The plovers’ path went north crossing Central America over the Gulf of Mexico and entering the United States at New Orleans. The plover followed the Mississippi river valley north, spending time in the state of Mississippi south of Memphis Tennessee. It eventually entered Illinois where it zigzagged across Illinois and Indiana as far east as Indianapolis before working its’ way to Northern Illinois. The plover was just south of Kankakee in Iroquois county where it spent a number of weeks before exiting west out of the state. When the bird finally did leave Illinois, probably in mid to late May, it headed west to the great plains of Nebraska, South Dakota then North Dakota before leaving the United States and moving north into Canada.
The plover continued north and moved out over Hudson Bay across the Hudson strait towards Baffin Island above the arctic circle where it spent the breeding season. After the nesting season, sometime in late July or early August, the plover used a more direct route south. Leaving the arctic heading south across Quebec, New Brunswick, and Nova Scotia the Plover started the long crossing of the Atlantic ocean as it flew non-stop towards South America. Reaching land, the little plover entered South America on the northeast side between Guyana and French Guiana continuing on for almost 3000 miles south to Uruguay where it spent the next six or seven months.
April 9, 2017 – Last week some remarkable birds, the American Golden-plover, had been seen resting and feeding in the agricultural fields of Iroquois county as they are on their spring migration crossing the United States on their way north to the high Arctic for another breeding season. Well over a 100 of these birds were sharing a wet field near Ashkum with nearly 70 Pectoral Sandpipers that also winter in South America. For more then a week as the miserable weather conditions and relentless northerly winds held them fast the plovers could be seen spread out and walking across the wet field hunting in their typical method of run, stop, run, stop, look then grab a worm or bug. The plovers’ are very well camouflaged, they quite easily blend into the surroundings and they most likely go unnoticed.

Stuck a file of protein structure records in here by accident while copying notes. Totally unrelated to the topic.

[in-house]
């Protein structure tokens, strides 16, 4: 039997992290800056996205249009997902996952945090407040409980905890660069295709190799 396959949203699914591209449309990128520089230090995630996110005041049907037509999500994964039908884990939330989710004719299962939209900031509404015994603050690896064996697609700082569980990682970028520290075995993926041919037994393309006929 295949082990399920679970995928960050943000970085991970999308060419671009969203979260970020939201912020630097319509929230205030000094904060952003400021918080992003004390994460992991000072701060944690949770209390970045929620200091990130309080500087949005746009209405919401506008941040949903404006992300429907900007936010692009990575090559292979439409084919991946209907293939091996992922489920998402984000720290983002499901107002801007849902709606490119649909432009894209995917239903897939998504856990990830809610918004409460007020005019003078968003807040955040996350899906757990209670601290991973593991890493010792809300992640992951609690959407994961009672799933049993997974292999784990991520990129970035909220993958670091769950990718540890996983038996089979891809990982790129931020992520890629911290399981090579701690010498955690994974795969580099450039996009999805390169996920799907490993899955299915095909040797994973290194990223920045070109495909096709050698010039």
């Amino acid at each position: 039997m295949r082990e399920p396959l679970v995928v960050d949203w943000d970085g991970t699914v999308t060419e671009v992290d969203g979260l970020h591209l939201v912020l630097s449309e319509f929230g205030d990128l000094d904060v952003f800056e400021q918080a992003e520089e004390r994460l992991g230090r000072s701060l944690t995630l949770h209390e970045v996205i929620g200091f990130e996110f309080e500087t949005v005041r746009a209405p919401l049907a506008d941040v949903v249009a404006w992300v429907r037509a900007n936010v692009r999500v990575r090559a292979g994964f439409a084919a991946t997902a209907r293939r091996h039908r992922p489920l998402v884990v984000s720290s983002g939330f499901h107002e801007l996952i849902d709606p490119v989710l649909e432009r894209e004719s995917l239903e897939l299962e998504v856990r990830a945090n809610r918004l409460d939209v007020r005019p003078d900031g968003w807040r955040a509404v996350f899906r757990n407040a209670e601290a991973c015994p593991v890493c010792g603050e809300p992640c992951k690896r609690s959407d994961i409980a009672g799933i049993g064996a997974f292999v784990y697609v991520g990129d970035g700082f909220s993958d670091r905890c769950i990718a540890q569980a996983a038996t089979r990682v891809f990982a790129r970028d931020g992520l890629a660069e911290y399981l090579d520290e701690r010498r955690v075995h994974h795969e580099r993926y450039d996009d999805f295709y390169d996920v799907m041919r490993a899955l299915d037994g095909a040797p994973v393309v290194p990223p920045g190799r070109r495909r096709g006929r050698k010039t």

When they bed down for a midday nap they locate a little nest-like depression in the field and they seem to disappear as they settle down into it for some sleep. A smaller group, less then 50 were resting about four miles west of Askum this past Sunday. I was able to observe them for nearly four hours as they hunted the field until about 12:30 pm when I noticed about fifteen of them fly out of the field and stand on the roadway for about ten minutes until they slowly walked to another field and out of sight. Others, about ten, bedded down about twenty-five feet from where I was located. These little birds seemed really tired and over the next three hours there wasn’t much activity, only the occasional getting up to stretch, with a few walking around at times but quickly they would find a spot to lay.
Most of the birds were still in their winter plumage with a few showing darkening feathers as they transition to their beautiful breeding colors of a coal black face and chin and underparts with a bright white stripe that runs from their forehead above the eyes down the side of the neck to the breast. Their backs are browns with gold spots. It is a remarkable migration cycle that takes these Robin sized birds over 20,000 miles on their amazing journey. The plover spends the winter months on the grasslands of Argentina and the summer, their nesting season, on the rocky tundra of the high Arctic.